Was the Industrial Revolution responsible for working class movements?? If so, how?

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sbolton14's profile pic

sbolton14 | College Teacher | (Level 1) Adjunct Educator

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Yes, the Industrial Revolution was responsible for working class movements. During the time of the Industrial Revolution, there was a great gap between the rich and the poor. As increased technology and industry changed the cultural landscape, the working classes were forced to move from the fields to the factories.

The rich who owned the factories were united in that they only provided terrible wages, giving the working classes no options but to either work in terrible conditions for little pay or to not work at all and get no pay. 

What also sets this time period apart is that by this time, there were middle-class social activists who recognized and wrote about the injustices afforded the lower classes. Also, some of the working class could even read what was being written. This compelled workers to unite, form unions, strike, and fight back. 

As with many events in history, "things have to get a lot worse before they get better." The Industrial Revolution was the thing that made it a lot worse and stimulated the working class movements that started to make it better.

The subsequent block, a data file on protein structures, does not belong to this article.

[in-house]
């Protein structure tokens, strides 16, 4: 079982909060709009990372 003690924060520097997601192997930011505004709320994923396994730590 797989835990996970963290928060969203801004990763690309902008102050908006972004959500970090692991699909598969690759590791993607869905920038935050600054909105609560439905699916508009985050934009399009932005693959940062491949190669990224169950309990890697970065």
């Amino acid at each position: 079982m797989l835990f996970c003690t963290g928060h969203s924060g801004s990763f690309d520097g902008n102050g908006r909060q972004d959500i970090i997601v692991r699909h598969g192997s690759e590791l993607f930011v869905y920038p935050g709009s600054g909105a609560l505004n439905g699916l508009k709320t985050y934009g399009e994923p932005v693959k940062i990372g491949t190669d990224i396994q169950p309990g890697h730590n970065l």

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Ashley Kannan | Middle School Teacher | (Level 3) Distinguished Educator

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The Industrial Revolution was responsible for working class movements. These movements came about as a response to wealth inequalities, the byproduct of industrialization.

The Industrial Revolution was rooted in capitalism.  As an economic system, capitalism is defined by its inherent wealth inequalities. The capitalist system had people who were very wealthy and people who are not.  The Industrial Revolution created wealthy people.  However, it also established more poor people who experienced human misery.  They were workers who toiled in factories did so for little in way of compensation for long hours and through hazardous conditions.

The Industrial Revolution created a system where the very rich held power over the very poor.  Philosopher Friedrich Engels, who would later collaborate with Karl Marx in The Communist Manifesto, wrote that such wealth inequalities carried negative consequences: "The very turmoil of the streets... has something repulsive, something against which human nature rebels." This implication of rebellion helps explain why working class movements took place as a result of the Industrial Revolution.  Thinkers like Marx and Engels were instrumental in raising consciousness about how workers' rights and empowerment needed to be addressed.  Working class movements were rooted in the abuses of the industrialization and capitalism. 

As the Industrial Revolution increased hardship for many in its pursuit of economic growth, working class movements grew.

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